Olivia is an 8-year-old with autism and a severe speech impediment. Unable to talk with her teachers, her classmates — even her own family — she was withdrawn, trapped in a lonely world of her own. Then Infinitec brought her an iPad with assistive software, and everything changed. Today she can ask and answer questions in class, use Braille software to read e-books to her classmates, and take videos to share with her friends. One of her favorites shows her on a school field trip; it turns out she’s a really good bowler! She’s also a charming girl, and now everyone knows it.
Samuel, 10, has autism and a rare neurodevelopmental disorder that make it difficult for him to communicate. He used to sit apart from his peers and needed an adult to translate his schoolwork. All that turned around when he got a device that speaks for him. He presses the icons, and out come his thoughts. In no time, he went from learning his new tool to teaching others how to use it. He tells jokes, makes friends and even shared a poem he wrote on a recent field trip.
Anahi is visually impaired, but that doesn’t stop her for a minute. With help from assistive technologies, the 12-year-old completes most of her class assignments on her own then emails her work to her teachers. Now she’s made the leap from special education to regular classes and often shows her teachers new tricks to make her devices perform better. She’s a power user!
Roy has cerebral palsy, hyperactivity and blindness. He also has deep curiosity and a love of learning. At 11, he’s mastered a host of “talking” devices, from a pedometer that helps him navigate around school, a book player that reads to him, a color analyzer, an Internet and email reader, even a cooking thermometer. Those devices have brought Roy into mainstream classes — and into a whole new world.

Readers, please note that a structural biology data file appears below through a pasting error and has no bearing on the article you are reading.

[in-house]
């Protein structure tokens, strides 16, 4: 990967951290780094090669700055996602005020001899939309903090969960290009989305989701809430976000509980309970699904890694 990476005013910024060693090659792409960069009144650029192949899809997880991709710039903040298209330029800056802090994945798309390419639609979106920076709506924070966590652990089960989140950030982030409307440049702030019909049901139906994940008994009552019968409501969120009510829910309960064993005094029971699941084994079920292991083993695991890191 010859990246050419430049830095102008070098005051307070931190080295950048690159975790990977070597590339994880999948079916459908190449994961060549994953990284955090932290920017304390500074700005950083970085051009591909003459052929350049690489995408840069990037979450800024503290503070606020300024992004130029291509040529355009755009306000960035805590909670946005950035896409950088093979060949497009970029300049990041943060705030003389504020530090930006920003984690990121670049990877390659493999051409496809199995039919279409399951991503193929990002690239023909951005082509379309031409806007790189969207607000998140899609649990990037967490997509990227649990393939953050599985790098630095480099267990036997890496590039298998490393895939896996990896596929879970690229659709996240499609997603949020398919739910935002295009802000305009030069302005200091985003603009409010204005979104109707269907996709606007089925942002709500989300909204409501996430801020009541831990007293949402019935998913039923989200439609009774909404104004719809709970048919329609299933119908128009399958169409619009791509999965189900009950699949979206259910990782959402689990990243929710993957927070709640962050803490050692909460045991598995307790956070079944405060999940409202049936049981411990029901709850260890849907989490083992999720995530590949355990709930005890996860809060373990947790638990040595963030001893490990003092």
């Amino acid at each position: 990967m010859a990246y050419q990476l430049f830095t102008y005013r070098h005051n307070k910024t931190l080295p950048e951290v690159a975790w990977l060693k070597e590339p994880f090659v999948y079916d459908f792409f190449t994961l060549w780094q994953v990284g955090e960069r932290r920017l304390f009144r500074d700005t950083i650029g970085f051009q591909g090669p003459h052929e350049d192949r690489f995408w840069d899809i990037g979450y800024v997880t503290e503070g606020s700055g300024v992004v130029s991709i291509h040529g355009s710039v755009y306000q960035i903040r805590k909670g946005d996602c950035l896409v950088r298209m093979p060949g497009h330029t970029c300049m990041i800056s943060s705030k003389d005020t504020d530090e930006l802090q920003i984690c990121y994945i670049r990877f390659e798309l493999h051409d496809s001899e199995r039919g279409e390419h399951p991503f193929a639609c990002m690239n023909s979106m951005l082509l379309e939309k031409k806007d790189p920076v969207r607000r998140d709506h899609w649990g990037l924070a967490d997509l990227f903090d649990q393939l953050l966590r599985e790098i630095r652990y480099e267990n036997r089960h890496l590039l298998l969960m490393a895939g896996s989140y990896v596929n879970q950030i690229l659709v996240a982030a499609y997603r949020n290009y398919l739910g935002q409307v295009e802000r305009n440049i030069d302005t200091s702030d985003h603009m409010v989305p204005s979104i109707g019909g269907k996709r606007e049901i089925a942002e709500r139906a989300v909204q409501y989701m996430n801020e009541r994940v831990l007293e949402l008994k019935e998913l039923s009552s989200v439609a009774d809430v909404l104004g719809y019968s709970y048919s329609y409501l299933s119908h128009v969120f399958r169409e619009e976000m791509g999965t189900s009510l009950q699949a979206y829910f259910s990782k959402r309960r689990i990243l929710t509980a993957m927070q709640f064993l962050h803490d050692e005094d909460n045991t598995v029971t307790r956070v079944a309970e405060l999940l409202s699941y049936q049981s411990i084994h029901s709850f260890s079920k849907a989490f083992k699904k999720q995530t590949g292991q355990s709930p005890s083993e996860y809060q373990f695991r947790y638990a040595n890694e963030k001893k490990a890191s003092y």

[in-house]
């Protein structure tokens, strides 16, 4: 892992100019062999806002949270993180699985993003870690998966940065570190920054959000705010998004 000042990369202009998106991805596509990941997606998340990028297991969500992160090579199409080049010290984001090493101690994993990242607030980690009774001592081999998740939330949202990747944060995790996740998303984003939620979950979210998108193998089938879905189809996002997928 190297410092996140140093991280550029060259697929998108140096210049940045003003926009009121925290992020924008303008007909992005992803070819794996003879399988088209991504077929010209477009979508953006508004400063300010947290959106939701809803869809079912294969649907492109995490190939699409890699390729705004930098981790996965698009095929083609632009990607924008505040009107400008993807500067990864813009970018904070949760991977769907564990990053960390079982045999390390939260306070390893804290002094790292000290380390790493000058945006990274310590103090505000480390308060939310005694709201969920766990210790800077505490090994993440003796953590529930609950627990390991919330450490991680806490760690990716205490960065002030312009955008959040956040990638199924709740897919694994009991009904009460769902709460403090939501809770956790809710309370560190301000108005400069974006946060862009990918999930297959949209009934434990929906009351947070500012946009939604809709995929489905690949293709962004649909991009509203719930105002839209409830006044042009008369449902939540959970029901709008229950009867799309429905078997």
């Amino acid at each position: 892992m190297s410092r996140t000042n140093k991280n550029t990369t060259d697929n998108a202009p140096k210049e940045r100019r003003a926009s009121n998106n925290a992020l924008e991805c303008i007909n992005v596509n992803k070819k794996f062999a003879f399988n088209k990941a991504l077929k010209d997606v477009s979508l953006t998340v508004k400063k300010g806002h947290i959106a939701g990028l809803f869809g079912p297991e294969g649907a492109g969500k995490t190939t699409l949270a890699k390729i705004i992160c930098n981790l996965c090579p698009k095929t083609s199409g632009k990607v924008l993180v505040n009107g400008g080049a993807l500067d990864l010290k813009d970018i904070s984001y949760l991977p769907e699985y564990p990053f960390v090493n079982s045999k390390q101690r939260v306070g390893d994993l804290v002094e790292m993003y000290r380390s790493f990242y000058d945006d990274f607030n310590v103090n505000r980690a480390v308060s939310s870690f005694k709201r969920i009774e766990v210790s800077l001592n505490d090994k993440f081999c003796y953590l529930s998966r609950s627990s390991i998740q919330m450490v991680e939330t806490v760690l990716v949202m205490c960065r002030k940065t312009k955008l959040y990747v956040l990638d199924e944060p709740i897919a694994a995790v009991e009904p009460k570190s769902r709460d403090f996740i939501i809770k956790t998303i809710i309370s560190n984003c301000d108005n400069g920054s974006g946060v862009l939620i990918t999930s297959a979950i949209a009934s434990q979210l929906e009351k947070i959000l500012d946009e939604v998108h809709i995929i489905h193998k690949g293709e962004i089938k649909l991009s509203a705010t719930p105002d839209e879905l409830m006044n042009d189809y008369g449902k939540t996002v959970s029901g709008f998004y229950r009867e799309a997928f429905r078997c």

Grace is a smart young woman, but for a long time, no one knew it. The 14-year-old and her twin brother both have cerebral palsy. Her disability includes visual perception problems that make it difficult for her to read and motor impairments that make it challenging for her to type. She was failing in school until she started using assistive technology. With language software, books on tape and a special keyboard, she’s shining in the classroom. And, using her new computer skills, she’s writing educational software to help her brother learn.
Brett is a born storyteller. When he was younger, he said, all his stories were trapped in his head, as if a locked door kept him from putting his thoughts on paper. Assistive technology has opened that door. By age 12, Brett was using a variety of software to organize his thoughts and polish his drafts. Now he’s not only writing, he’s getting published.
Ryan was born with progressive hearing loss. But with help from voice-recognition software, he went through high school in regular classes without an interpreter. He played sports, went out for forensics, led his state’s National Academic Bowl team, received the Presidential Call to Service Award for community service, and graduated at the top of his class.
Visit www.infinitec.org for more information and resources.